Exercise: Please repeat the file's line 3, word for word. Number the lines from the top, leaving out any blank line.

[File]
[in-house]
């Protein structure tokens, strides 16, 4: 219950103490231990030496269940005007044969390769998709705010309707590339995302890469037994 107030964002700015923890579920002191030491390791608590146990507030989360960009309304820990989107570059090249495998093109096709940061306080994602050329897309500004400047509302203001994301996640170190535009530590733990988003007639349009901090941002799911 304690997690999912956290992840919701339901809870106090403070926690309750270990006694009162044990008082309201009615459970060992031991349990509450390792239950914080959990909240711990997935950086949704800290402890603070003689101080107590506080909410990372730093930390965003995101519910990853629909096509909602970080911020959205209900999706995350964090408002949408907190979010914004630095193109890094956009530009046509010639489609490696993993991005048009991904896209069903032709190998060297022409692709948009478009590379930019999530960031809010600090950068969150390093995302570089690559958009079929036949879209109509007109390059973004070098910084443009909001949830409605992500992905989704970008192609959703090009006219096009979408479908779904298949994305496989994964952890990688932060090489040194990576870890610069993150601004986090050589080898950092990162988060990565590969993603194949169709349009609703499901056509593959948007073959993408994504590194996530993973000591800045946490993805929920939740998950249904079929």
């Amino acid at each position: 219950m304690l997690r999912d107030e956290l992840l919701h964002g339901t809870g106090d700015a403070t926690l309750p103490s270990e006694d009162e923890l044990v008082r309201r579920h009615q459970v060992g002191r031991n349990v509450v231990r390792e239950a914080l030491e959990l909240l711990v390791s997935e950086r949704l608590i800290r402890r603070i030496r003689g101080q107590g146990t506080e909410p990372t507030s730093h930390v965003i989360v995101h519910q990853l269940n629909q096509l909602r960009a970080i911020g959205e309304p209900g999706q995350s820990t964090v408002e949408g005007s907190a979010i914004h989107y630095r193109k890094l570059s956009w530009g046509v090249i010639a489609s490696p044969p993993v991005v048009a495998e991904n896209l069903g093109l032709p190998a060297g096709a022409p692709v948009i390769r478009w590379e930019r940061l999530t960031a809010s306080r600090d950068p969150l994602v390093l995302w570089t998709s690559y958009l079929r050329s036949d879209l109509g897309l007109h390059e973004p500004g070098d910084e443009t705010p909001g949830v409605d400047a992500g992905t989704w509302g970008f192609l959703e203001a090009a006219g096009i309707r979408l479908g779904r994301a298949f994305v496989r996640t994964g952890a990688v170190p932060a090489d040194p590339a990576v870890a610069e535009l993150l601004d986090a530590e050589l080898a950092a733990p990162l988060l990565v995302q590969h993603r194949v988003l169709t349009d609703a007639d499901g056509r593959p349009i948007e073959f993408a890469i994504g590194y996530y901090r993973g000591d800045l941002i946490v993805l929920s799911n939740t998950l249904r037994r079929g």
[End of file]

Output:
């Amino acid at each position: 219950m304690l997690r999912d107030e956290l992840l919701h964002g339901t809870g106090d700015a403070t926690l309750p103490s270990e006694d009162e923890l044990v008082r309201r579920h009615q459970v060992g002191r031991n349990v509450v231990r390792e239950a914080l030491e959990l909240l711990v390791s997935e950086r949704l608590i800290r402890r603070i030496r003689g101080q107590g146990t506080e909410p990372t507030s730093h930390v965003i989360v995101h519910q990853l269940n629909q096509l909602r960009a970080i911020g959205e309304p209900g999706q995350s820990t964090v408002e949408g005007s907190a979010i914004h989107y630095r193109k890094l570059s956009w530009g046509v090249i010639a489609s490696p044969p993993v991005v048009a495998e991904n896209l069903g093109l032709p190998a060297g096709a022409p692709v948009i390769r478009w590379e930019r940061l999530t960031a809010s306080r600090d950068p969150l994602v390093l995302w570089t998709s690559y958009l079929r050329s036949d879209l109509g897309l007109h390059e973004p500004g070098d910084e443009t705010p909001g949830v409605d400047a992500g992905t989704w509302g970008f192609l959703e203001a090009a006219g096009i309707r979408l479908g779904r994301a298949f994305v496989r996640t994964g952890a990688v170190p932060a090489d040194p590339a990576v870890a610069e535009l993150l601004d986090a530590e050589l080898a950092a733990p990162l988060l990565v995302q590969h993603r194949v988003l169709t349009d609703a007639d499901g056509r593959p349009i948007e073959f993408a890469i994504g590194y996530y901090r993973g000591d800045l941002i946490v993805l929920s799911n939740t998950l249904r037994r079929g």